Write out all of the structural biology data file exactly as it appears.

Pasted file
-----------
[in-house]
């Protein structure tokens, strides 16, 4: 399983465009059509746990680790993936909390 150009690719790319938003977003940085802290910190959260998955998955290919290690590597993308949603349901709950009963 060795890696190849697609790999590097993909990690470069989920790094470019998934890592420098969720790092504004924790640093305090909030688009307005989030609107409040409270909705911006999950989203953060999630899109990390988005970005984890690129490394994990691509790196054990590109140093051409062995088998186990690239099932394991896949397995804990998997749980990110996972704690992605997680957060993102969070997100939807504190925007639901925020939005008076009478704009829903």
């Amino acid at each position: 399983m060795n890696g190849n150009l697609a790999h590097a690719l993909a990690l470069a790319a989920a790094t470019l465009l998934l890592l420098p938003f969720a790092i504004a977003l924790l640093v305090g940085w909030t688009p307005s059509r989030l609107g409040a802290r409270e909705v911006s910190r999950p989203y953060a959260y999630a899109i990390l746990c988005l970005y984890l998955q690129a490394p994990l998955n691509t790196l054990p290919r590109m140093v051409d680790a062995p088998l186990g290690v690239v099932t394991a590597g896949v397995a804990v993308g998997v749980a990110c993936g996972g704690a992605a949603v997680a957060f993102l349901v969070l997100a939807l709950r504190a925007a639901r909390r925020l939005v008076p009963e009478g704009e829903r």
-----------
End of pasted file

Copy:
[in-house]
């Protein structure tokens, strides 16, 4: 399983465009059509746990680790993936909390 150009690719790319938003977003940085802290910190959260998955998955290919290690590597993308949603349901709950009963 060795890696190849697609790999590097993909990690470069989920790094470019998934890592420098969720790092504004924790640093305090909030688009307005989030609107409040409270909705911006999950989203953060999630899109990390988005970005984890690129490394994990691509790196054990590109140093051409062995088998186990690239099932394991896949397995804990998997749980990110996972704690992605997680957060993102969070997100939807504190925007639901925020939005008076009478704009829903």
């Amino acid at each position: 399983m060795n890696g190849n150009l697609a790999h590097a690719l993909a990690l470069a790319a989920a790094t470019l465009l998934l890592l420098p938003f969720a790092i504004a977003l924790l640093v305090g940085w909030t688009p307005s059509r989030l609107g409040a802290r409270e909705v911006s910190r999950p989203y953060a959260y999630a899109i990390l746990c988005l970005y984890l998955q690129a490394p994990l998955n691509t790196l054990p290919r590109m140093v051409d680790a062995p088998l186990g290690v690239v099932t394991a590597g896949v397995a804990v993308g998997v749980a990110c993936g996972g704690a992605a949603v997680a957060f993102l349901v969070l997100a939807l709950r504190a925007a639901r909390r925020l939005v008076p009963e009478g704009e829903r």